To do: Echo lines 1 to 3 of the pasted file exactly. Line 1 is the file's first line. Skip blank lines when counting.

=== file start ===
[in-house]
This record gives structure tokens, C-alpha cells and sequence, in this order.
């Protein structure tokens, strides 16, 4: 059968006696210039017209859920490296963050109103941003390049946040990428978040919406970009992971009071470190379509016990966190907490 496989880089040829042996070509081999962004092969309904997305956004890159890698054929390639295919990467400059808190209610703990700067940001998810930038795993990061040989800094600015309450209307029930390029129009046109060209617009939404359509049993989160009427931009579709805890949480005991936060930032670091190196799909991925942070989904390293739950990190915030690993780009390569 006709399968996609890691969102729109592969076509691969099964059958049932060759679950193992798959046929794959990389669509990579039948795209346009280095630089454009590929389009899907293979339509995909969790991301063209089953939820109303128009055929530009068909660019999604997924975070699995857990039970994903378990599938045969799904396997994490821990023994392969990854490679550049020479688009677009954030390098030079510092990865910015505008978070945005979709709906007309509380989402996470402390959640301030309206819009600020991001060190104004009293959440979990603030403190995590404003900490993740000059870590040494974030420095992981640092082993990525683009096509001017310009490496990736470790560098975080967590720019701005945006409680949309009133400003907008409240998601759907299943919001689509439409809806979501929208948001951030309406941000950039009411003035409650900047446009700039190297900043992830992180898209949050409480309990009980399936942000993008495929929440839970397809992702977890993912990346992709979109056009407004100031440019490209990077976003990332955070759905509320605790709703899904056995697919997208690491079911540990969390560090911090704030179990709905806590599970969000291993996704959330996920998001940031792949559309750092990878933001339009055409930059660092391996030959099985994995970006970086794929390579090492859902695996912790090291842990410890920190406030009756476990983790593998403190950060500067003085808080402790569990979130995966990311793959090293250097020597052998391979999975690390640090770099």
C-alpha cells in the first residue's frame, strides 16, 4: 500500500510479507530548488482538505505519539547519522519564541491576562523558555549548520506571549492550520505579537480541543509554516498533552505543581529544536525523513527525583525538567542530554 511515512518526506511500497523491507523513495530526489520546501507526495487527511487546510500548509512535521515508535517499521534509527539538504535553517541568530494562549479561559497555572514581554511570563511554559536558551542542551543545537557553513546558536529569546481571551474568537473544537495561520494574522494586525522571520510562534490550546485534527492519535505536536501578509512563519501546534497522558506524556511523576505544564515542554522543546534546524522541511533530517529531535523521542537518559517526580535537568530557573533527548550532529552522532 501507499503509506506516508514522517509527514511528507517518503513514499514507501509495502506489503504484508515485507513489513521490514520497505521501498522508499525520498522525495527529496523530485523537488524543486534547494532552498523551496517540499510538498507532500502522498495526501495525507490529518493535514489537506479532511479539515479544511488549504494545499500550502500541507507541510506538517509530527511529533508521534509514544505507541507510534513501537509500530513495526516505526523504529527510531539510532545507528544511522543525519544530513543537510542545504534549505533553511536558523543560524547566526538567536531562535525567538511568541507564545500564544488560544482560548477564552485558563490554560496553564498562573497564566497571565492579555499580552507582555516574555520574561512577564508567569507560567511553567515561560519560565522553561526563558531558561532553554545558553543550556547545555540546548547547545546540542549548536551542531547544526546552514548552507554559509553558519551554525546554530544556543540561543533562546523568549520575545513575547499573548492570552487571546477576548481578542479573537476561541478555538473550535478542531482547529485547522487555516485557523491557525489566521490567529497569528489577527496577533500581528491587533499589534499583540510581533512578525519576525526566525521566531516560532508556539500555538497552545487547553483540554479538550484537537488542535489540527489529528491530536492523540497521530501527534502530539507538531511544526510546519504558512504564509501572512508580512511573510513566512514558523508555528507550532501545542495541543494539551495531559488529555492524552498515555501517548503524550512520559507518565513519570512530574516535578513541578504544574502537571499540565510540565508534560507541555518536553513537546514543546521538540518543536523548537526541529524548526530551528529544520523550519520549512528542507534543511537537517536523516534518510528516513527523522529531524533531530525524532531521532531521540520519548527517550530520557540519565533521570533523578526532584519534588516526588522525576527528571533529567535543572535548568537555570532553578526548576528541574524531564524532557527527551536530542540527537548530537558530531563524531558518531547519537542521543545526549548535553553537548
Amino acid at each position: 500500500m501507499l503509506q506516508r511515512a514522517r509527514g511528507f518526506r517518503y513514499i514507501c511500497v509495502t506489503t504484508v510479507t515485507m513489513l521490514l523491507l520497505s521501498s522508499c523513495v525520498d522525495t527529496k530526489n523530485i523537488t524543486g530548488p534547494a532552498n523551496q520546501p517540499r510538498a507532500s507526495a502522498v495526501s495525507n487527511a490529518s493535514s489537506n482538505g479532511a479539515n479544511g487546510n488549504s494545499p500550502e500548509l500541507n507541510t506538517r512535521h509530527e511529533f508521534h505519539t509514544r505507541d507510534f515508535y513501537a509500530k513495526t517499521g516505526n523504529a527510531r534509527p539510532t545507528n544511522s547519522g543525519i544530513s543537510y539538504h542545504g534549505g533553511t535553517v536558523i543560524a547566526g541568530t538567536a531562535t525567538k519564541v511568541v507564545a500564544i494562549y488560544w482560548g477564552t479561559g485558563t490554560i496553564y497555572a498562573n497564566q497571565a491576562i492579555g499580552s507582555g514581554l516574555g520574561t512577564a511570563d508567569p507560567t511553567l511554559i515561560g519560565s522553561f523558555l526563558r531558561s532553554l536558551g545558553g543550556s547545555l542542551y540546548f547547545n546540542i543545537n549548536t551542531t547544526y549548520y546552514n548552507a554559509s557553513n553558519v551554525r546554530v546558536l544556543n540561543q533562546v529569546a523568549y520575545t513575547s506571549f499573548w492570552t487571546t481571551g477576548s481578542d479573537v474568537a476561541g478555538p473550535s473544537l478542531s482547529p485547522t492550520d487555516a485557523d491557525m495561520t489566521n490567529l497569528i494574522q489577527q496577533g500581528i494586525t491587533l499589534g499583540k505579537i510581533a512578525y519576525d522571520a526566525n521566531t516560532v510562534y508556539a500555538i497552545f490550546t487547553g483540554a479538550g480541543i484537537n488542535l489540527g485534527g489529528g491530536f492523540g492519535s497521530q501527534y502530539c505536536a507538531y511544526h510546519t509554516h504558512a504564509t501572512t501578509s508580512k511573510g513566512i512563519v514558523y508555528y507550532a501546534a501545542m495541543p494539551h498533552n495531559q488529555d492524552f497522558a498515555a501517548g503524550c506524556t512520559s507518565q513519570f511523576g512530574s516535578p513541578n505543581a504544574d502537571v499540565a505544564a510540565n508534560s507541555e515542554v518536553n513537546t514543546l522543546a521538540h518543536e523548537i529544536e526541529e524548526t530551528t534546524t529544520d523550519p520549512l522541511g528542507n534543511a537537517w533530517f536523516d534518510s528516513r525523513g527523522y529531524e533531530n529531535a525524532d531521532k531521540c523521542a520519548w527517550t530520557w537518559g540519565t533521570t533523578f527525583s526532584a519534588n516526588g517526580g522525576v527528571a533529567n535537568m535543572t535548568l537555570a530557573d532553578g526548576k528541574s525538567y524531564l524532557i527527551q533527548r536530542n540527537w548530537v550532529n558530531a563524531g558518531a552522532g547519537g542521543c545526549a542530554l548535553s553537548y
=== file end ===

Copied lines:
[in-house]
This record gives structure tokens, C-alpha cells and sequence, in this order.
């Protein structure tokens, strides 16, 4: 059968006696210039017209859920490296963050109103941003390049946040990428978040919406970009992971009071470190379509016990966190907490 496989880089040829042996070509081999962004092969309904997305956004890159890698054929390639295919990467400059808190209610703990700067940001998810930038795993990061040989800094600015309450209307029930390029129009046109060209617009939404359509049993989160009427931009579709805890949480005991936060930032670091190196799909991925942070989904390293739950990190915030690993780009390569 006709399968996609890691969102729109592969076509691969099964059958049932060759679950193992798959046929794959990389669509990579039948795209346009280095630089454009590929389009899907293979339509995909969790991301063209089953939820109303128009055929530009068909660019999604997924975070699995857990039970994903378990599938045969799904396997994490821990023994392969990854490679550049020479688009677009954030390098030079510092990865910015505008978070945005979709709906007309509380989402996470402390959640301030309206819009600020991001060190104004009293959440979990603030403190995590404003900490993740000059870590040494974030420095992981640092082993990525683009096509001017310009490496990736470790560098975080967590720019701005945006409680949309009133400003907008409240998601759907299943919001689509439409809806979501929208948001951030309406941000950039009411003035409650900047446009700039190297900043992830992180898209949050409480309990009980399936942000993008495929929440839970397809992702977890993912990346992709979109056009407004100031440019490209990077976003990332955070759905509320605790709703899904056995697919997208690491079911540990969390560090911090704030179990709905806590599970969000291993996704959330996920998001940031792949559309750092990878933001339009055409930059660092391996030959099985994995970006970086794929390579090492859902695996912790090291842990410890920190406030009756476990983790593998403190950060500067003085808080402790569990979130995966990311793959090293250097020597052998391979999975690390640090770099």